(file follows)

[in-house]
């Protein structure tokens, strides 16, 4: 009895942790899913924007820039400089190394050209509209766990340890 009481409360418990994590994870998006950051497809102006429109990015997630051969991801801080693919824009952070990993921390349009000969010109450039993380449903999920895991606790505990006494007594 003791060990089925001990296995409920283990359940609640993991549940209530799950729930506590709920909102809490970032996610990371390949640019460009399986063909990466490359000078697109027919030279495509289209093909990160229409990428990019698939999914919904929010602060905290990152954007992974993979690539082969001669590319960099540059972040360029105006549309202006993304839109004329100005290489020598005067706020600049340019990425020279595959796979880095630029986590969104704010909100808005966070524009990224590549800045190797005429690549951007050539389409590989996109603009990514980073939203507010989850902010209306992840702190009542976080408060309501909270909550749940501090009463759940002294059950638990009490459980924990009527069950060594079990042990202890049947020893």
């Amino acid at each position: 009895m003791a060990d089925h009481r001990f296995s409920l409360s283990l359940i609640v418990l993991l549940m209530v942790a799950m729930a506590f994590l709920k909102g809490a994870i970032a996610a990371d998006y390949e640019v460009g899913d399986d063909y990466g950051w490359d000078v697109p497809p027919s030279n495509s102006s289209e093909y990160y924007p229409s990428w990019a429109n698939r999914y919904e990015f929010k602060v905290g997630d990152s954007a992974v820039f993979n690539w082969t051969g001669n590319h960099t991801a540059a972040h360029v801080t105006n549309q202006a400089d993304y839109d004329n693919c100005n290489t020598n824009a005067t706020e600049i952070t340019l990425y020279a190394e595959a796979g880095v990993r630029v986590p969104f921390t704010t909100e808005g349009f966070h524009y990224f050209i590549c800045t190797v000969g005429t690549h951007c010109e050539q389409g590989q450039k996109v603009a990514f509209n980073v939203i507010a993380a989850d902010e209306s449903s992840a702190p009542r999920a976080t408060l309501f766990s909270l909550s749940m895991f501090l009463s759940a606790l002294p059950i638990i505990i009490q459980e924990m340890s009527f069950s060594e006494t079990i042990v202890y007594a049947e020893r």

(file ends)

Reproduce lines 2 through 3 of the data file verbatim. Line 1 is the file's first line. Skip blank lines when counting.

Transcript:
């Protein structure tokens, strides 16, 4: 009895942790899913924007820039400089190394050209509209766990340890 009481409360418990994590994870998006950051497809102006429109990015997630051969991801801080693919824009952070990993921390349009000969010109450039993380449903999920895991606790505990006494007594 003791060990089925001990296995409920283990359940609640993991549940209530799950729930506590709920909102809490970032996610990371390949640019460009399986063909990466490359000078697109027919030279495509289209093909990160229409990428990019698939999914919904929010602060905290990152954007992974993979690539082969001669590319960099540059972040360029105006549309202006993304839109004329100005290489020598005067706020600049340019990425020279595959796979880095630029986590969104704010909100808005966070524009990224590549800045190797005429690549951007050539389409590989996109603009990514980073939203507010989850902010209306992840702190009542976080408060309501909270909550749940501090009463759940002294059950638990009490459980924990009527069950060594079990042990202890049947020893």
């Amino acid at each position: 009895m003791a060990d089925h009481r001990f296995s409920l409360s283990l359940i609640v418990l993991l549940m209530v942790a799950m729930a506590f994590l709920k909102g809490a994870i970032a996610a990371d998006y390949e640019v460009g899913d399986d063909y990466g950051w490359d000078v697109p497809p027919s030279n495509s102006s289209e093909y990160y924007p229409s990428w990019a429109n698939r999914y919904e990015f929010k602060v905290g997630d990152s954007a992974v820039f993979n690539w082969t051969g001669n590319h960099t991801a540059a972040h360029v801080t105006n549309q202006a400089d993304y839109d004329n693919c100005n290489t020598n824009a005067t706020e600049i952070t340019l990425y020279a190394e595959a796979g880095v990993r630029v986590p969104f921390t704010t909100e808005g349009f966070h524009y990224f050209i590549c800045t190797v000969g005429t690549h951007c010109e050539q389409g590989q450039k996109v603009a990514f509209n980073v939203i507010a993380a989850d902010e209306s449903s992840a702190p009542r999920a976080t408060l309501f766990s909270l909550s749940m895991f501090l009463s759940a606790l002294p059950i638990i505990i009490q459980e924990m340890s009527f069950s060594e006494t079990i042990v202890y007594a049947e020893r």